Academic journal article Journal of Psychosocial Research

Married Migrant Women in Haryana: A Pilot Study

Academic journal article Journal of Psychosocial Research

Married Migrant Women in Haryana: A Pilot Study

Article excerpt


In the prosperous districts of Haryana, the preference for a male child has resulted in a skewed sex ratio Kaur, John, Palriwala, Raju & Sagar (2008). Declination in the number of girls in the society has several social implications. Consequently, there is an excess of bachelors and shortage of local brides in Haryana (Nanda, 2005). In Indian society where marriage is considered to be an arrival of social adulthood for an individual, the scenario of non marriage becomes a serious issue for them (Kaur, 2008). Among the richest states like Haryana in India, sex-selective abortions are very common and also apply to welleducated women, for whom the girls' deficit is even twice as high as for illiterate women. So, illiteracy and poverty are not the only factors, but some socio cultural factors involved.

Consequently, the incidence of bachelorhood (referred to as celibacy by some demographers) in the north India - 7 per cent in the age group 45-54 in 1911 (Bhat and Halli 1999) in contrast to 3 per cent in the south. This indicates the presence of a substantial higher number of unmarried men in the north India. Almost same status of unmarried men has been documented by a large number of ethnographic studies in north India (Darling (1925), Parry (1979) and Jeffery and Jeffery (1997) Recently, Kaur (2008) also reported that men in the states of Haryana and Punjab are experiencing nearly twenty percent deficit of marriageable women.

UNICEF (2007) has warned that "the alarming decline in the child sex-ratio is likely to result in more girls being married at a younger age, more girls dropping out of education, increased mortality as a result of early child bearing and an associate increase in acts of violence against girls and women such as rape, abduction, trafficking and forced polyandry". In the 'Working Group on the Girl Child' (2007) report also documented that over the next 20 years, in several parts of China and India there will be about 12-15 percent excess of young men leading to an obvious bride shortage: between 2015 and 2030 there will be 25 million men in China who will have no hope of finding a wife. Another United Nations Population Fund (2007) report warns that female deficit in the marriageable age (20-49) is set to touch 25 million by the year 2030.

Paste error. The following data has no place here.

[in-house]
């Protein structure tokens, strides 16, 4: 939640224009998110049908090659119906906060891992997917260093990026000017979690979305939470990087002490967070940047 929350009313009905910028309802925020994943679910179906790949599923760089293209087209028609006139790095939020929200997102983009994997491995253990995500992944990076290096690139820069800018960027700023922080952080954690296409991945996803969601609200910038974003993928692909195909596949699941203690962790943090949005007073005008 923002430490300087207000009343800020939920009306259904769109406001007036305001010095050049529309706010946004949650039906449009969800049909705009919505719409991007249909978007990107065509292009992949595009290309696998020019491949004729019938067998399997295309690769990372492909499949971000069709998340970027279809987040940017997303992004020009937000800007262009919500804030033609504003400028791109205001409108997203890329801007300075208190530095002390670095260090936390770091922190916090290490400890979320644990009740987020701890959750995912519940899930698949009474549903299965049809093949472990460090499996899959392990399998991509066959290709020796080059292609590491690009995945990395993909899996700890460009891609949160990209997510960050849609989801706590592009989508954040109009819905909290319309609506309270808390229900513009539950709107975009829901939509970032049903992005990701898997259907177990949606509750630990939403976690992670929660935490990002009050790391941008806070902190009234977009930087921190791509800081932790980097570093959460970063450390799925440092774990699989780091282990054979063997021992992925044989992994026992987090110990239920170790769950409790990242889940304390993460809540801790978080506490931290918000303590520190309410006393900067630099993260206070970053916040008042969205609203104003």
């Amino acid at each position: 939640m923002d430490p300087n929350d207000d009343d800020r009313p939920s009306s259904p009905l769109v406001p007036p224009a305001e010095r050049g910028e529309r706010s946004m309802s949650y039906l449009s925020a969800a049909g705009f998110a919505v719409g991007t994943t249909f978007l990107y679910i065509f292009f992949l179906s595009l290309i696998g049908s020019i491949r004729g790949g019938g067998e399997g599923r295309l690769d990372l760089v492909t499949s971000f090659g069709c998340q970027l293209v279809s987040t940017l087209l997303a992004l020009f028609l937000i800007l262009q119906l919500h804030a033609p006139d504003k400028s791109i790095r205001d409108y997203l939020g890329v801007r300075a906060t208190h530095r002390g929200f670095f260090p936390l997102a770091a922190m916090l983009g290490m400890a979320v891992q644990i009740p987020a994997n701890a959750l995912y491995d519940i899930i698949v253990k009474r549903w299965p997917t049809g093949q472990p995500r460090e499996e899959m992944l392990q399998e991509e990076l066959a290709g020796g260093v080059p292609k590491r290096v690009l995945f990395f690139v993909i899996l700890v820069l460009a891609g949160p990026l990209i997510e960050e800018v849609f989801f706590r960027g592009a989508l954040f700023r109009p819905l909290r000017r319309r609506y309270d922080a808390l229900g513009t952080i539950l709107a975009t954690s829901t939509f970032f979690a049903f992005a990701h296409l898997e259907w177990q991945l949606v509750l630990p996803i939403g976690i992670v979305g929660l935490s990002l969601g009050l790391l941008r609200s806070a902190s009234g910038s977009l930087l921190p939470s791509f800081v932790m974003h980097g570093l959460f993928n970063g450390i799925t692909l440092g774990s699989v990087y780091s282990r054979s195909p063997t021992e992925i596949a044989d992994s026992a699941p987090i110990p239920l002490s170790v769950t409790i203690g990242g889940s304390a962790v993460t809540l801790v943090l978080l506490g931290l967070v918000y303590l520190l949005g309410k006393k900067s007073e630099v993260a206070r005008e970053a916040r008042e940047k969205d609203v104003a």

Demographers and sociologists have remarked how the shortage of women will impose negatively on men who are at the bottom rung. The men who are at the risk of remaining unmarried face several problems like lack of land, education, job, and also get tinged by scandal, over age and so forth (Kaur, 2004). Society has developed a number of coping mechanisms for these circumstances like -Involuntary bachelorhood, fraternal polyandry and most importantly the import of cross region brides (Kaur, 2008) in which the need for women (for productive and reproductive purposes) is being addressed through unconventional marriages (Fan and Huang, 1998). As a result, Haryanvi men pay touts to bring women to marry them and make them work on their farms (Agal, 2006). These girls mainly hail from the poverty stricken tribal belt of Assam, West Bengal, Jharkhand, Bihar and Orissa (Nanda, 2005).

Besides Haryana, the cases of importing girls are also reported from Punjab, Rajasthan and western Uttar Pradesh. Nevertheless the maximum numbers of cases are from Haryana, (Yusufzai, 2006). The word "Paro" (women from the outside) is quite popular among the media: women are easily bought just like commodities with a price range between 2500 and 45,000 rupees; the younger the girl, the higher the price, An NGO committee stated.

According to UNIFEM, 45,000 "Paros" have been sold in and around Haryana (India) in 2006. moreover Shakti Vahini (NGO-2001) reported that it was 50000 Paros in 2001 in Haryana alone, which included a huge proportion of minors. Whereas according to a published article, "India's Bride Buying Country" in BBC News, there are 45,000 Paros in Haryana from the eastern tribal state of Jharkhand alone, (Agal, 2006). …

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